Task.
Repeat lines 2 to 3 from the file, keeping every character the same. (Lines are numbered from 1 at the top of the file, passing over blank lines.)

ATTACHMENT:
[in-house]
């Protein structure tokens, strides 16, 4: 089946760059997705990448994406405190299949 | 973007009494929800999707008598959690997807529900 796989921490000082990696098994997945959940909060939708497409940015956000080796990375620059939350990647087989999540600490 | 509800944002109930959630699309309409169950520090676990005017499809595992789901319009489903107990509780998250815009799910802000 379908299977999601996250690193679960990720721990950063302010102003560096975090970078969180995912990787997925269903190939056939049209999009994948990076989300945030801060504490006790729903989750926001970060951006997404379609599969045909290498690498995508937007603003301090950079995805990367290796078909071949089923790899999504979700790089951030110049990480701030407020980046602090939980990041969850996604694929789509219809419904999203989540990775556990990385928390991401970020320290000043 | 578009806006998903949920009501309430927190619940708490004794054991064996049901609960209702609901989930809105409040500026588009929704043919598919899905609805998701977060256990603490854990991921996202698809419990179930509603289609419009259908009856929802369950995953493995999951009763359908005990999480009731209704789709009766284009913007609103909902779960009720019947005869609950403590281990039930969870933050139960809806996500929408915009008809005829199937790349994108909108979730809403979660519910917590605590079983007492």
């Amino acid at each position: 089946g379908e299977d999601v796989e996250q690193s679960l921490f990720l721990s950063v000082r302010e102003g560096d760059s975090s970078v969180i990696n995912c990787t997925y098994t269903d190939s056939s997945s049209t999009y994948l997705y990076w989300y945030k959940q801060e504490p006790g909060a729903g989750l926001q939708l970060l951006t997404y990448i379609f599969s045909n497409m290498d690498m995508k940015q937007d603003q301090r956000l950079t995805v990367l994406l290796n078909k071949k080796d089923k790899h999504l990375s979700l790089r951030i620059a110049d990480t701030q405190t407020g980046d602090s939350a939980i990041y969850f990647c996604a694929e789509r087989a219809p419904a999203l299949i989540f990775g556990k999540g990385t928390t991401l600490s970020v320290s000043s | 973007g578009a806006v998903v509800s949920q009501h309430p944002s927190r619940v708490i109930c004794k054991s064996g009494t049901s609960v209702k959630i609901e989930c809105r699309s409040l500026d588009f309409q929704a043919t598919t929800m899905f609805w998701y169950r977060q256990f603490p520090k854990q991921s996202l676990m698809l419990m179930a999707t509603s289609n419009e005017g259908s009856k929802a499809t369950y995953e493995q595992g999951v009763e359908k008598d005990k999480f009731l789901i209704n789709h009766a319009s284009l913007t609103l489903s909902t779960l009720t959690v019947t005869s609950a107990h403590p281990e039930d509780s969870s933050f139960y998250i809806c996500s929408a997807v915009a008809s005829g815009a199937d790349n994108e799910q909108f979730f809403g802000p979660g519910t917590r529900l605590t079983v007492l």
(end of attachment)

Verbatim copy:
């Protein structure tokens, strides 16, 4: 089946760059997705990448994406405190299949 | 973007009494929800999707008598959690997807529900 796989921490000082990696098994997945959940909060939708497409940015956000080796990375620059939350990647087989999540600490 | 509800944002109930959630699309309409169950520090676990005017499809595992789901319009489903107990509780998250815009799910802000 379908299977999601996250690193679960990720721990950063302010102003560096975090970078969180995912990787997925269903190939056939049209999009994948990076989300945030801060504490006790729903989750926001970060951006997404379609599969045909290498690498995508937007603003301090950079995805990367290796078909071949089923790899999504979700790089951030110049990480701030407020980046602090939980990041969850996604694929789509219809419904999203989540990775556990990385928390991401970020320290000043 | 578009806006998903949920009501309430927190619940708490004794054991064996049901609960209702609901989930809105409040500026588009929704043919598919899905609805998701977060256990603490854990991921996202698809419990179930509603289609419009259908009856929802369950995953493995999951009763359908005990999480009731209704789709009766284009913007609103909902779960009720019947005869609950403590281990039930969870933050139960809806996500929408915009008809005829199937790349994108909108979730809403979660519910917590605590079983007492």
């Amino acid at each position: 089946g379908e299977d999601v796989e996250q690193s679960l921490f990720l721990s950063v000082r302010e102003g560096d760059s975090s970078v969180i990696n995912c990787t997925y098994t269903d190939s056939s997945s049209t999009y994948l997705y990076w989300y945030k959940q801060e504490p006790g909060a729903g989750l926001q939708l970060l951006t997404y990448i379609f599969s045909n497409m290498d690498m995508k940015q937007d603003q301090r956000l950079t995805v990367l994406l290796n078909k071949k080796d089923k790899h999504l990375s979700l790089r951030i620059a110049d990480t701030q405190t407020g980046d602090s939350a939980i990041y969850f990647c996604a694929e789509r087989a219809p419904a999203l299949i989540f990775g556990k999540g990385t928390t991401l600490s970020v320290s000043s | 973007g578009a806006v998903v509800s949920q009501h309430p944002s927190r619940v708490i109930c004794k054991s064996g009494t049901s609960v209702k959630i609901e989930c809105r699309s409040l500026d588009f309409q929704a043919t598919t929800m899905f609805w998701y169950r977060q256990f603490p520090k854990q991921s996202l676990m698809l419990m179930a999707t509603s289609n419009e005017g259908s009856k929802a499809t369950y995953e493995q595992g999951v009763e359908k008598d005990k999480f009731l789901i209704n789709h009766a319009s284009l913007t609103l489903s909902t779960l009720t959690v019947t005869s609950a107990h403590p281990e039930d509780s969870s933050f139960y998250i809806c996500s929408a997807v915009a008809s005829g815009a199937d790349n994108e799910q909108f979730f809403g802000p979660g519910t917590r529900l605590t079983v007492l």